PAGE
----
Terror Made Easy


One of the most popular destinations on the Web right now is a blog entry that features two pictures. One is a photograph of Abdullah Al Muhajir, the man recently accused of plotting to detonate a radioactive "dirty bomb" on American soil. The other is a sketch of John Doe #2, the mysterious figure who many believe was an accomplice in the Oklahoma City bombing. Some people doubt that there was a well-developed dirty-bomb plot, and some people doubt that John Doe #2 even exists. Placed side by side, though, the faces do look like one of those separated-at-birth gags.

The blog includes a place for reader comments. The most compelling: "This is very interesting. Of course, lots of people look like this."

Lots indeed. There are three levels to the present terrorist threat. The first consists of the conspiracy behind the 9/11 attacks and their potential sequels. The fight against it is supported by virtually everyone, in concept if not in all the particulars. The second level is the much larger world of Islamists with a beef against America. The response to those angry foreigners has been divided between those who would make the U.S. more imperial, sending troops to every restless corner of the Muslim world, and those who would make the U.S. less imperial, on the grounds that it's better not to make enemies than to attempt to corral them all. It is entirely possible to be hawkish when it comes to the first level and dovish when it comes to the second, just as one can believe it possible to destroy a particular drug cartel without also thinking the larger flow of drugs can be stopped.

And then there's the third level: not a specific faction of terrorists, but the stark possibility of terror. The most unnerving talk around the Al Muhajir case involves the alleged ease with which anyone can make a dirty bomb (presumably so called because, unlike other bombs, it leaves a mess). Whether or not you buy the idea that it's a cakewalk to construct a radioactive weapon, the notion that it might be a simple task rings true for a lot of Americans. After all, just last year a handful of thugs managed to murder 3,000 people at once with a few boxcutters. Since then, destruction on a much smaller scale has been wrought not just with rare strains of anthrax, but with a Cessna and some easy-to-build pipe bombs. Interestingly, none of the latter perpetrators are tied to Al Qaeda.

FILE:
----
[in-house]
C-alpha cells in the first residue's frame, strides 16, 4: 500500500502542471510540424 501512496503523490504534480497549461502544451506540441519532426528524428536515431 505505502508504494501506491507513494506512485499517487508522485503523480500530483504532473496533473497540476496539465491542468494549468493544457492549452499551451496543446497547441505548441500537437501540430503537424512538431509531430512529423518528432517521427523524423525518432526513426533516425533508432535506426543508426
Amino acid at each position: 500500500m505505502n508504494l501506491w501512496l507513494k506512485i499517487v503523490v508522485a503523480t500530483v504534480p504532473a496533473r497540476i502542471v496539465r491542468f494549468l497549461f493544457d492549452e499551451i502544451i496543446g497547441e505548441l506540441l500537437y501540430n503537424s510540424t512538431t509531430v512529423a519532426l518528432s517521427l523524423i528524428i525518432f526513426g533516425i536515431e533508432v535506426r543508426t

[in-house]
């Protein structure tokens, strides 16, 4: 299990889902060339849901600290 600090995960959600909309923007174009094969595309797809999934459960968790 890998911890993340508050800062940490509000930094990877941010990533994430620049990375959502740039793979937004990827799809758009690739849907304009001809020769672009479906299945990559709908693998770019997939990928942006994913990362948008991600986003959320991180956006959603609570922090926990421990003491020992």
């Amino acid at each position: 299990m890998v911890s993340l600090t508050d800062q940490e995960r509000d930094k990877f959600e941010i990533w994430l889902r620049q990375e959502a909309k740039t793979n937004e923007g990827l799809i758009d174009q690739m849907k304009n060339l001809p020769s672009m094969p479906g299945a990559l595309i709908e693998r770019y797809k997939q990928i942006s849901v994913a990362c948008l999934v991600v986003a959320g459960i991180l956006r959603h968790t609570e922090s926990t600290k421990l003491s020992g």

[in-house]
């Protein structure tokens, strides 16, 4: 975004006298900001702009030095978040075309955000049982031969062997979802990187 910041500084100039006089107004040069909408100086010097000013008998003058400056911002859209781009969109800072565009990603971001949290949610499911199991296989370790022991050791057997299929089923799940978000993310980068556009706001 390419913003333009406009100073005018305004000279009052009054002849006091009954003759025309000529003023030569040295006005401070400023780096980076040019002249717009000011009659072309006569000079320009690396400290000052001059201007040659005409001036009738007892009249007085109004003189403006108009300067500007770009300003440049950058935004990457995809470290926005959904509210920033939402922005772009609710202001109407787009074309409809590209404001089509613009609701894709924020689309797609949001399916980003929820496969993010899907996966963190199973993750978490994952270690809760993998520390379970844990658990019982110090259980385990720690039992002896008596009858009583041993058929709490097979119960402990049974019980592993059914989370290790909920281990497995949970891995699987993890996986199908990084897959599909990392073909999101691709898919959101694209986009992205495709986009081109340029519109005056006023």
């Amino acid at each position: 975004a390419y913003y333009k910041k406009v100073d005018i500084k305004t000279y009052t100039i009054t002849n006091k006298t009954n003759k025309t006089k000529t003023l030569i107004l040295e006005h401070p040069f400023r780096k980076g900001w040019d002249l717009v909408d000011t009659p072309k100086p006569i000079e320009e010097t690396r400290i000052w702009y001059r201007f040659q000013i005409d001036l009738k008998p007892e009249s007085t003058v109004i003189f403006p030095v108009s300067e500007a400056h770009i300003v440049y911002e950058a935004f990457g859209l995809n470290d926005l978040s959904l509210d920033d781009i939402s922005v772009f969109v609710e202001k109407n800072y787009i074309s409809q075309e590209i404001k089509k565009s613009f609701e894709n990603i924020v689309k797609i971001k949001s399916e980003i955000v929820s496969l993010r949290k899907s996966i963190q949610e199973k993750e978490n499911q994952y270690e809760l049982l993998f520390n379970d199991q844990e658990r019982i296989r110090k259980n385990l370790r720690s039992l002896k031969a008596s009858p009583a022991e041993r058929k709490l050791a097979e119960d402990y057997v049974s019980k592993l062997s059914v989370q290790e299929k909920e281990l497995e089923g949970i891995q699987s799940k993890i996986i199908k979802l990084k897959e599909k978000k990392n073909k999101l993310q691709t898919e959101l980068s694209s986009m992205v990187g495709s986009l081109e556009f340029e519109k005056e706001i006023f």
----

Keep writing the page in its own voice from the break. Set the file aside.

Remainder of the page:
In the weeks after September 11, commentators dreamed up dozens of other ways that terrorists might kill Americans, from deliberately tainted meat to carefully placed truck bomb. In Israel, meanwhile, suicide bombers have reminded us the damage that can be done with nails. In a digital society where ones and zeroes can be rearranged to represent almost anything, the bits that make up the concrete world can similarly be refashioned into weapons, even weapons of mass destruction.

You can't fight this threat with the standard hawkish strategy. You can't fight it with the standard dovish strategy either. There's no single source to target, no single grievance to mollify. You can only try to make your society as resilient as possible, to minimize the damage attackers can do and maximize the opportunities for other citizens to stop them.

Among other things, that requires a devolution of power. But this brand of terrorism is itself an example of devolved power: the power of terrible destruction, once monopolized by the nation-state, now in the grasp of small groups. If there's a solution to that paradox, it's been as elusive as John Doe #2.